The U.S. was no more a force for good in Haiti during the reigns of Papa Doc and his son Baby Doc, who was finally driven into exile in 1986, when Ronald Reagan pulled the plug. Haitians had endured three decades of brutal treatment at the hands of the Duvaliers' tontons macoutes , all to satisfy the Cold War U.S. goal of preventing the country from slipping into the hands of a Communist antagonist as Cuba had.

There have been numerous fitful post-Duvalier attempts at reparation. But when the rest of the world has paid attention to Haiti, it has invariably ignored the social fault line within the country that has made it "stand still in its own way," in the words of Johns Hopkins University anthropologist Sidney Mintz. That division is between the black descendants of white French slave owners and those of black slaves. The former were already free before Toussaint L'ouverture led the slave revolt in 1791. They have formed the core of the country's elite ever since. They, unlike the masses, have read, written and spoken French. The rest have used Creole, a language that was neither written nor read until recently With those advantages, this elite "learned to siphon off every productive effort of the agrarian masses to enhance their personal consumption - and it has always been a consumption that results in zero expansion of domestic production." That is what Prof. Mintz wrote in 1995, just months after Bill Clinton's administration embarked on the last major U.S. effort to fix Haiti. His article, in Foreign Affairs, was titled Can Haiti Change?


Now, Mr. Obama will be urged on in his Haitian mission by his Secretary of State, Hillary Clinton, and her husband, the former president who's now a United Nations special envoy for Haiti. The Clintons spent their belated 1975 honeymoon in Haiti and have nourished a soft spot for the semi-island nation at least since then. But Mr. Clinton's own failure in Haiti should be enough of a warning for Mr. Obama to set expectations appropriately low.

Mr. Clinton's mission to "fix" Haiti with U.S. military intervention in 1994 was prematurely aborted when domestic politics - Democrats lost control of Congress that fall - reared its angry head. But it was probably doomed from the start by its repetition of the all too common error in U.S. foreign policy of backing the wrong horse. The mission dubbed Operation Uphold Democracy was anything but, as it ensured the return to power of Jean-Bertrand Aristide as president. Mr. Aristide may have been elected, but his own government's slide into corruption has given democracy a bad name in Haiti to this day.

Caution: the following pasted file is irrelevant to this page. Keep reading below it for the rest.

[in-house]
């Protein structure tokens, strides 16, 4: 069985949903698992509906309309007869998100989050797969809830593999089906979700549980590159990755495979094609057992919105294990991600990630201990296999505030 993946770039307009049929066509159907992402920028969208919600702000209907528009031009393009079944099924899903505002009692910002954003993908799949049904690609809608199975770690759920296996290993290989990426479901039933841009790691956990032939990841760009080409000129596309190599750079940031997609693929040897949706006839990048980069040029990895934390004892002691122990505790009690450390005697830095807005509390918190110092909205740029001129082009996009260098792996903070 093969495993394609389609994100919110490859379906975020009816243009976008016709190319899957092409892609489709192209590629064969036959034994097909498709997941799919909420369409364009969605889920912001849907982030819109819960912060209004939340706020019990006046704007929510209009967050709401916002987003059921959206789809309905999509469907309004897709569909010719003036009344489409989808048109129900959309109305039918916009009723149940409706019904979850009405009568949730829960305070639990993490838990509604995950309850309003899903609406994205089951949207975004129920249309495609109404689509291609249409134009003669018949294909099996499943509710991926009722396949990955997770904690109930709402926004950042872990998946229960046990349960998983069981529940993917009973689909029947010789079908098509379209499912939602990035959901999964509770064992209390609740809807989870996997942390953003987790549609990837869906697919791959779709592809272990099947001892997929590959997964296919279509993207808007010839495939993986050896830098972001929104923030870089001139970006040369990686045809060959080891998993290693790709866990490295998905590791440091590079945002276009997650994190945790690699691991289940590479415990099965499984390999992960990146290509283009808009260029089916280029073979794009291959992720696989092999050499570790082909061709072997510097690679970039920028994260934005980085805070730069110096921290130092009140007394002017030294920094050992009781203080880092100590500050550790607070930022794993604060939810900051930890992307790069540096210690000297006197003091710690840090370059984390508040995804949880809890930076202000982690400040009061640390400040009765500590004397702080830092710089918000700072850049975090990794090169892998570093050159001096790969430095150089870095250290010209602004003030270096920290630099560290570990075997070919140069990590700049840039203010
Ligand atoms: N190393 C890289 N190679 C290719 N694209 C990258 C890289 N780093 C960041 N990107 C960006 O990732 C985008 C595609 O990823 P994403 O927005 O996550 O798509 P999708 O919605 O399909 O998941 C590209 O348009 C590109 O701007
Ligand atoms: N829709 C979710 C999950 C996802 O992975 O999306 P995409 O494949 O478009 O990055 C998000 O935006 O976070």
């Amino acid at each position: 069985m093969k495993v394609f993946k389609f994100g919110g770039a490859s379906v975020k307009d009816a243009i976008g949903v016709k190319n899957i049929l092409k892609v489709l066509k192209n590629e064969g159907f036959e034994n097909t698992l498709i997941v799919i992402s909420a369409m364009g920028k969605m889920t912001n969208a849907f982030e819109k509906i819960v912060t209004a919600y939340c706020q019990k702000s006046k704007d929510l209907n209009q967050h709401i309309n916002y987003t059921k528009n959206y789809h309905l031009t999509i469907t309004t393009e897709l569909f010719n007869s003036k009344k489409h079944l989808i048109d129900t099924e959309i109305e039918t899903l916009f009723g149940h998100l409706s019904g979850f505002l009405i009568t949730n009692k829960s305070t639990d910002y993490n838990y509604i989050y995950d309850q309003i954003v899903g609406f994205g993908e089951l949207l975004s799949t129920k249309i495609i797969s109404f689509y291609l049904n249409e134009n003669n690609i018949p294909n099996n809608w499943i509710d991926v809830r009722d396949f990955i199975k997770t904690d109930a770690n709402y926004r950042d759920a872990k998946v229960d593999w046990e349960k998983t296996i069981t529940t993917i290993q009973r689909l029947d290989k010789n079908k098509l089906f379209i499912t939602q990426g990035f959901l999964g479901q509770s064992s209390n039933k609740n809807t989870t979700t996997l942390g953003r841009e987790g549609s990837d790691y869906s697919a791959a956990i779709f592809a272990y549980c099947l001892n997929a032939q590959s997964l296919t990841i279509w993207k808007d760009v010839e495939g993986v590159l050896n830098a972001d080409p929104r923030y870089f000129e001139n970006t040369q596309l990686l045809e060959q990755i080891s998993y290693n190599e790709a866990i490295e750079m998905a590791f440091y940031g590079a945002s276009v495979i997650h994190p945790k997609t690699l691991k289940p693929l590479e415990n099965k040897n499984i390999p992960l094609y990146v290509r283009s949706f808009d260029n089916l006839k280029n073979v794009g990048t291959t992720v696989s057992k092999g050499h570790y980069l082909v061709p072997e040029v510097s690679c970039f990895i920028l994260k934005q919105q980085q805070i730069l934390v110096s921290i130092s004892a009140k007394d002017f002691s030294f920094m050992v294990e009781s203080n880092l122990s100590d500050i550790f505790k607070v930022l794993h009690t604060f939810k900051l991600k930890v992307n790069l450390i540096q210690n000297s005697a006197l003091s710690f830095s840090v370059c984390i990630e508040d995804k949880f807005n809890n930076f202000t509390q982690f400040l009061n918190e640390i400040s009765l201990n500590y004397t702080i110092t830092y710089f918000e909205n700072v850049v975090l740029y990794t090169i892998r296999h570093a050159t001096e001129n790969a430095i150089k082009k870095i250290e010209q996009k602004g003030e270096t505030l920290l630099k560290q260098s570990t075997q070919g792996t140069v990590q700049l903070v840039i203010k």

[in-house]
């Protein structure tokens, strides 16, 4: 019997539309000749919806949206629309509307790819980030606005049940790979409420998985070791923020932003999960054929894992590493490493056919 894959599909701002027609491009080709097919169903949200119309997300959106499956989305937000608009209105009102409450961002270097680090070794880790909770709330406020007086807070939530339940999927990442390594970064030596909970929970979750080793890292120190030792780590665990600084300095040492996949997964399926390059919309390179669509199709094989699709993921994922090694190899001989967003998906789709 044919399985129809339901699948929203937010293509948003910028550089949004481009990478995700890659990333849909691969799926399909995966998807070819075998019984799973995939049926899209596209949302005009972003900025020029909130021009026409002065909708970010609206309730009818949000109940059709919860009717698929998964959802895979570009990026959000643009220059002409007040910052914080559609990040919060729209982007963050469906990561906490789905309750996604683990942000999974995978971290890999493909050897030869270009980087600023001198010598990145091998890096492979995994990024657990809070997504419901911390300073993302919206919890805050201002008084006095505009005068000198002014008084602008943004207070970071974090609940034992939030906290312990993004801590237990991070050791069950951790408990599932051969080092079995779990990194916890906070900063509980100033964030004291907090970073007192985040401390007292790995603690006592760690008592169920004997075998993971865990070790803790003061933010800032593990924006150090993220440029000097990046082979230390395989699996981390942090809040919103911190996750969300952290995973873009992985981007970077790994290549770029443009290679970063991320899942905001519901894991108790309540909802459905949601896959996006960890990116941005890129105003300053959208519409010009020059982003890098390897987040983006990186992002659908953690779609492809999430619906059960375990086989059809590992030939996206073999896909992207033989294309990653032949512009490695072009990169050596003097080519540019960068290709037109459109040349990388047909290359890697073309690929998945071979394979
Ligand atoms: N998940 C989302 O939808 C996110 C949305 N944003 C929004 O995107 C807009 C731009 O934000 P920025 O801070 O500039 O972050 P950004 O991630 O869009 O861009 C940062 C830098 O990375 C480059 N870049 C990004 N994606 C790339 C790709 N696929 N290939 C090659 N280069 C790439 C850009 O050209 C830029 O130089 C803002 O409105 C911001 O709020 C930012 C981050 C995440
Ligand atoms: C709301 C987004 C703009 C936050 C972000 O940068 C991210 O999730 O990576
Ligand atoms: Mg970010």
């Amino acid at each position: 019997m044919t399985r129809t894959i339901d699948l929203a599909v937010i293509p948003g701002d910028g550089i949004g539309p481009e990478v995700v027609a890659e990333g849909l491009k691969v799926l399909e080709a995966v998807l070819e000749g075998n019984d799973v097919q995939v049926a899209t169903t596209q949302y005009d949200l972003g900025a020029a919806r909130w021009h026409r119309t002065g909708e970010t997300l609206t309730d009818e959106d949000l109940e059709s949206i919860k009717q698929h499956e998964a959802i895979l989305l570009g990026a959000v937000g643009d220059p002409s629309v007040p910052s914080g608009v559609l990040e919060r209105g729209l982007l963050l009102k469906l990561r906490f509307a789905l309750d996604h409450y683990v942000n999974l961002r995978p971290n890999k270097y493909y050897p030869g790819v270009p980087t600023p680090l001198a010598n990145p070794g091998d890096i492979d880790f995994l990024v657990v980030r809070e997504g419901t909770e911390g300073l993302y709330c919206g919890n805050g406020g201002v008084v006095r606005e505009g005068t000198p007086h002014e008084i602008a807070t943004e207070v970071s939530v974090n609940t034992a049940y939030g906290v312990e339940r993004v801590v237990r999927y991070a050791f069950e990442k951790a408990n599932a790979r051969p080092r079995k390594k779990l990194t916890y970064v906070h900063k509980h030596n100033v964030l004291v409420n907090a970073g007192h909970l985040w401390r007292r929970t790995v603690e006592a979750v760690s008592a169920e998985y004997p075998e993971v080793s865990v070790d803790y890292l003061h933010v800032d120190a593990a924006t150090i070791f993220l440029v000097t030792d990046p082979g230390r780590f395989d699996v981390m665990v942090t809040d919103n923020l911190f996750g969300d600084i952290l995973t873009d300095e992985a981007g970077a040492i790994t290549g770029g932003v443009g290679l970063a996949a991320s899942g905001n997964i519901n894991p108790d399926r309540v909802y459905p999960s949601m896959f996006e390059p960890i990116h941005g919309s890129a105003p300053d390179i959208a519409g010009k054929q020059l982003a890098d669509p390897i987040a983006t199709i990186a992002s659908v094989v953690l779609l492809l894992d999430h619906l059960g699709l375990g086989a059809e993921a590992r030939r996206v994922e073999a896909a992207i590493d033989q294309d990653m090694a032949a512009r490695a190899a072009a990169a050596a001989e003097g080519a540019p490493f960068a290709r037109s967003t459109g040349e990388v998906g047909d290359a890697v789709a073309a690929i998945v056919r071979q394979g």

Once again, domestic American politics could determine whether the U.S. cuts bait. Democrats face a tough battle in midterm congressional elections this fall, and Republicans and their handmaidens in the right-wing media will sow doubt about the motivations and efficacy of any U.S. intervention in Haiti. It has already begun. For Rush Limbaugh, the radio host for whom class is only an economic indicator, the Obama administration's eagerness to alleviate Haiti's plight is blatantly political. "They'll use this to burnish, shall we say, their credibility with the black community, both the light-skinned and dark-skinned black community in this country. It's made to order for him."

Any U.S. post-disaster plan to help Haiti will be subject to attempts by Mr. Obama's opponents to undermine it for political gain and by unrealistic expectations about what can be "achieved" in that sorry land. But that's no reason for Mr. Obama to hold back.


Haiti does not suffer from a "progress-resistant" culture or its indulgence in voodoo. It suffers, rather, from a gapingly unequal distribution of wealth that has left its masses without the human capital to take control of their own destiny. This appears to suit the country's elites just fine and they remain Haiti's interlocutors with the world community.

"I'm skeptical that any kind of religious belief system is antithetical to development," Raj Desai, a professor of international development at Washington's Georgetown University and a senior fellow at the Brookings Institution, insisted in an interview. "I'm more inclined to think that the arrow runs the other way around. It is the lack of stability, the lack of economic development, the chaos, the poverty, the corruption and the lack of opportunities that are more likely to turn people to voodoo rather than the other way around."

Can Mr. Obama reverse this vicious circle once and for all? Or, once the rubble has been cleared and the injured healed, is the United States doomed to forsake Haiti as God himself seems to have done once again this week?